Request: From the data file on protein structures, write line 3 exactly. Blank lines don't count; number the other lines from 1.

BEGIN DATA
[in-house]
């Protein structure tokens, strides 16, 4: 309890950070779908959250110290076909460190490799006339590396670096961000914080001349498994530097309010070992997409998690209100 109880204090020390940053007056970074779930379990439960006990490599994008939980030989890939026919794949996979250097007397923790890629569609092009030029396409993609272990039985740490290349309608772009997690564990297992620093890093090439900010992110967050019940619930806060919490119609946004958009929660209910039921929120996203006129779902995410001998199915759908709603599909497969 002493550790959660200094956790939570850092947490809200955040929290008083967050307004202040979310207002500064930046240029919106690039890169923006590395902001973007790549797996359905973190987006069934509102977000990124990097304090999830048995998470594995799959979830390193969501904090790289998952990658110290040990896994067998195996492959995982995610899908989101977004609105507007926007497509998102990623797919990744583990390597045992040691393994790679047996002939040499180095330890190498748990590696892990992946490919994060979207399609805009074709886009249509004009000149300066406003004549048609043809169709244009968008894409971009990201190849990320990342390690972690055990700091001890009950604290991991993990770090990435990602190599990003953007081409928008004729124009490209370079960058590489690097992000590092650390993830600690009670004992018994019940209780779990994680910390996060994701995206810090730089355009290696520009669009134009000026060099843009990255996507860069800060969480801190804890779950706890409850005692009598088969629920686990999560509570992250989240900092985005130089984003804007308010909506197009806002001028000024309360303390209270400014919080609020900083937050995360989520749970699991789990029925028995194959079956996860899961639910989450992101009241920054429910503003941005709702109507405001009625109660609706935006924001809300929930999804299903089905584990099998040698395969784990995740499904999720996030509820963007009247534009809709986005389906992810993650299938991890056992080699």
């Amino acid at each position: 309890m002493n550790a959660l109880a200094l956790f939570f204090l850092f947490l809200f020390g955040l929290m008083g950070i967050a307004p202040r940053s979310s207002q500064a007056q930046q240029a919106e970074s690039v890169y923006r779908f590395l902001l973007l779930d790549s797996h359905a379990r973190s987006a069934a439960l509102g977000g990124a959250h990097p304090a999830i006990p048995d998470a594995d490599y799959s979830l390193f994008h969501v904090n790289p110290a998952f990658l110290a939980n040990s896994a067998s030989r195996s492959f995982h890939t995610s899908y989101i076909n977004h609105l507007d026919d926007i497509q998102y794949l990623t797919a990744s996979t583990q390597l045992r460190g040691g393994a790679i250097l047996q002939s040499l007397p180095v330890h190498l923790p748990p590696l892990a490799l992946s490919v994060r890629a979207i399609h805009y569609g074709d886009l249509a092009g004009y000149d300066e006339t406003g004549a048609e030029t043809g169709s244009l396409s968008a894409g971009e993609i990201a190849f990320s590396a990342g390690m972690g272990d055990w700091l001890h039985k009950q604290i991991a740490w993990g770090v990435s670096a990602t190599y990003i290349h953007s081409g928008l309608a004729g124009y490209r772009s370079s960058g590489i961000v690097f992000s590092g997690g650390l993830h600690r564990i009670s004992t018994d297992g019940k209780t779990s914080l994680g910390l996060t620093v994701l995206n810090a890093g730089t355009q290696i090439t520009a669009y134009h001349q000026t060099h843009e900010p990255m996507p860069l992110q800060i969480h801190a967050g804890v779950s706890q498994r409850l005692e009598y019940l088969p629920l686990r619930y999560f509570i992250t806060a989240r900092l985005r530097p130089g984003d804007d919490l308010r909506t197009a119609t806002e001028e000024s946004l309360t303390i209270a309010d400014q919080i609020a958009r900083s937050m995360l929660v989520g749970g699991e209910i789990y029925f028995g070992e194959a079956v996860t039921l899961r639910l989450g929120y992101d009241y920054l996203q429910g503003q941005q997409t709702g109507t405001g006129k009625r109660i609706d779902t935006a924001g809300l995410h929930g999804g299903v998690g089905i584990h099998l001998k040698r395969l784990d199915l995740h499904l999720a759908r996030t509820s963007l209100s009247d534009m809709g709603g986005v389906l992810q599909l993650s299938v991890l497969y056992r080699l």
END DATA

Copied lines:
């Amino acid at each position: 309890m002493n550790a959660l109880a200094l956790f939570f204090l850092f947490l809200f020390g955040l929290m008083g950070i967050a307004p202040r940053s979310s207002q500064a007056q930046q240029a919106e970074s690039v890169y923006r779908f590395l902001l973007l779930d790549s797996h359905a379990r973190s987006a069934a439960l509102g977000g990124a959250h990097p304090a999830i006990p048995d998470a594995d490599y799959s979830l390193f994008h969501v904090n790289p110290a998952f990658l110290a939980n040990s896994a067998s030989r195996s492959f995982h890939t995610s899908y989101i076909n977004h609105l507007d026919d926007i497509q998102y794949l990623t797919a990744s996979t583990q390597l045992r460190g040691g393994a790679i250097l047996q002939s040499l007397p180095v330890h190498l923790p748990p590696l892990a490799l992946s490919v994060r890629a979207i399609h805009y569609g074709d886009l249509a092009g004009y000149d300066e006339t406003g004549a048609e030029t043809g169709s244009l396409s968008a894409g971009e993609i990201a190849f990320s590396a990342g390690m972690g272990d055990w700091l001890h039985k009950q604290i991991a740490w993990g770090v990435s670096a990602t190599y990003i290349h953007s081409g928008l309608a004729g124009y490209r772009s370079s960058g590489i961000v690097f992000s590092g997690g650390l993830h600690r564990i009670s004992t018994d297992g019940k209780t779990s914080l994680g910390l996060t620093v994701l995206n810090a890093g730089t355009q290696i090439t520009a669009y134009h001349q000026t060099h843009e900010p990255m996507p860069l992110q800060i969480h801190a967050g804890v779950s706890q498994r409850l005692e009598y019940l088969p629920l686990r619930y999560f509570i992250t806060a989240r900092l985005r530097p130089g984003d804007d919490l308010r909506t197009a119609t806002e001028e000024s946004l309360t303390i209270a309010d400014q919080i609020a958009r900083s937050m995360l929660v989520g749970g699991e209910i789990y029925f028995g070992e194959a079956v996860t039921l899961r639910l989450g929120y992101d009241y920054l996203q429910g503003q941005q997409t709702g109507t405001g006129k009625r109660i609706d779902t935006a924001g809300l995410h929930g999804g299903v998690g089905i584990h099998l001998k040698r395969l784990d199915l995740h499904l999720a759908r996030t509820s963007l209100s009247d534009m809709g709603g986005v389906l992810q599909l993650s299938v991890l497969y056992r080699l």